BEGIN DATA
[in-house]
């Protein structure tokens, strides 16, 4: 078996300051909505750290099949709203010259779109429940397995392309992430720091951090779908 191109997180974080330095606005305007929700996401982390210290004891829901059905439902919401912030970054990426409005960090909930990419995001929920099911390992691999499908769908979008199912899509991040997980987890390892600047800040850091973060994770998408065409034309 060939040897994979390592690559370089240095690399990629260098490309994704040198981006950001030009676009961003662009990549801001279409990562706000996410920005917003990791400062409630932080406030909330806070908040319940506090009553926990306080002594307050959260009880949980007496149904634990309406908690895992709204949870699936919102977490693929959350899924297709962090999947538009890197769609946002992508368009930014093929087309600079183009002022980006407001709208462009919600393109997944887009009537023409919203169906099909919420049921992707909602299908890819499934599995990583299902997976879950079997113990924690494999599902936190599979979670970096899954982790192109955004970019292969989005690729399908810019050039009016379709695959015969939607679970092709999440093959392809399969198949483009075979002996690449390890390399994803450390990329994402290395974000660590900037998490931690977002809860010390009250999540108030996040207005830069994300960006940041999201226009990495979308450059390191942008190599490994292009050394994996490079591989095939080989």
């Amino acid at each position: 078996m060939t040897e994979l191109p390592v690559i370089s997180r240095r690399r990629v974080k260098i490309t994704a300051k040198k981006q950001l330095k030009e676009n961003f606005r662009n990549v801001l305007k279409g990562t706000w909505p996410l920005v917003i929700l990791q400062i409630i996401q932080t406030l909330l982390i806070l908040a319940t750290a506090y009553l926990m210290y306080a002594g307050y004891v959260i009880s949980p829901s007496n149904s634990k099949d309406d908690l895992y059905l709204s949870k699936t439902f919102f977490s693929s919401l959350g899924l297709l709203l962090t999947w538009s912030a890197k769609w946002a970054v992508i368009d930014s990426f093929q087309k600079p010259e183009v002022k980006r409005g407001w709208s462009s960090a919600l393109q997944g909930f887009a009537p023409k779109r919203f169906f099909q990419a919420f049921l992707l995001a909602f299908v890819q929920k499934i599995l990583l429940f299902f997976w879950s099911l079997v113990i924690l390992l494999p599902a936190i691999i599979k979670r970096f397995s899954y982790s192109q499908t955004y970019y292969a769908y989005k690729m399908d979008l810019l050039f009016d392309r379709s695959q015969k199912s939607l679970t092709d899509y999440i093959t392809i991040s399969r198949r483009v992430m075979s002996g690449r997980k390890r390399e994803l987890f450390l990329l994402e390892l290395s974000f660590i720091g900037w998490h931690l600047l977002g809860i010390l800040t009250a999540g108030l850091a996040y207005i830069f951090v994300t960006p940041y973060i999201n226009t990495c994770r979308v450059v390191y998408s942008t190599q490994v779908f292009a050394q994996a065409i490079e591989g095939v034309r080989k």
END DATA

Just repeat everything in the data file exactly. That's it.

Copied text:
[in-house]
């Protein structure tokens, strides 16, 4: 078996300051909505750290099949709203010259779109429940397995392309992430720091951090779908 191109997180974080330095606005305007929700996401982390210290004891829901059905439902919401912030970054990426409005960090909930990419995001929920099911390992691999499908769908979008199912899509991040997980987890390892600047800040850091973060994770998408065409034309 060939040897994979390592690559370089240095690399990629260098490309994704040198981006950001030009676009961003662009990549801001279409990562706000996410920005917003990791400062409630932080406030909330806070908040319940506090009553926990306080002594307050959260009880949980007496149904634990309406908690895992709204949870699936919102977490693929959350899924297709962090999947538009890197769609946002992508368009930014093929087309600079183009002022980006407001709208462009919600393109997944887009009537023409919203169906099909919420049921992707909602299908890819499934599995990583299902997976879950079997113990924690494999599902936190599979979670970096899954982790192109955004970019292969989005690729399908810019050039009016379709695959015969939607679970092709999440093959392809399969198949483009075979002996690449390890390399994803450390990329994402290395974000660590900037998490931690977002809860010390009250999540108030996040207005830069994300960006940041999201226009990495979308450059390191942008190599490994292009050394994996490079591989095939080989």
């Amino acid at each position: 078996m060939t040897e994979l191109p390592v690559i370089s997180r240095r690399r990629v974080k260098i490309t994704a300051k040198k981006q950001l330095k030009e676009n961003f606005r662009n990549v801001l305007k279409g990562t706000w909505p996410l920005v917003i929700l990791q400062i409630i996401q932080t406030l909330l982390i806070l908040a319940t750290a506090y009553l926990m210290y306080a002594g307050y004891v959260i009880s949980p829901s007496n149904s634990k099949d309406d908690l895992y059905l709204s949870k699936t439902f919102f977490s693929s919401l959350g899924l297709l709203l962090t999947w538009s912030a890197k769609w946002a970054v992508i368009d930014s990426f093929q087309k600079p010259e183009v002022k980006r409005g407001w709208s462009s960090a919600l393109q997944g909930f887009a009537p023409k779109r919203f169906f099909q990419a919420f049921l992707l995001a909602f299908v890819q929920k499934i599995l990583l429940f299902f997976w879950s099911l079997v113990i924690l390992l494999p599902a936190i691999i599979k979670r970096f397995s899954y982790s192109q499908t955004y970019y292969a769908y989005k690729m399908d979008l810019l050039f009016d392309r379709s695959q015969k199912s939607l679970t092709d899509y999440i093959t392809i991040s399969r198949r483009v992430m075979s002996g690449r997980k390890r390399e994803l987890f450390l990329l994402e390892l290395s974000f660590i720091g900037w998490h931690l600047l977002g809860i010390l800040t009250a999540g108030l850091a996040y207005i830069f951090v994300t960006p940041y973060i999201n226009t990495c994770r979308v450059v390191y998408s942008t190599q490994v779908f292009a050394q994996a065409i490079e591989g095939v034309r080989k």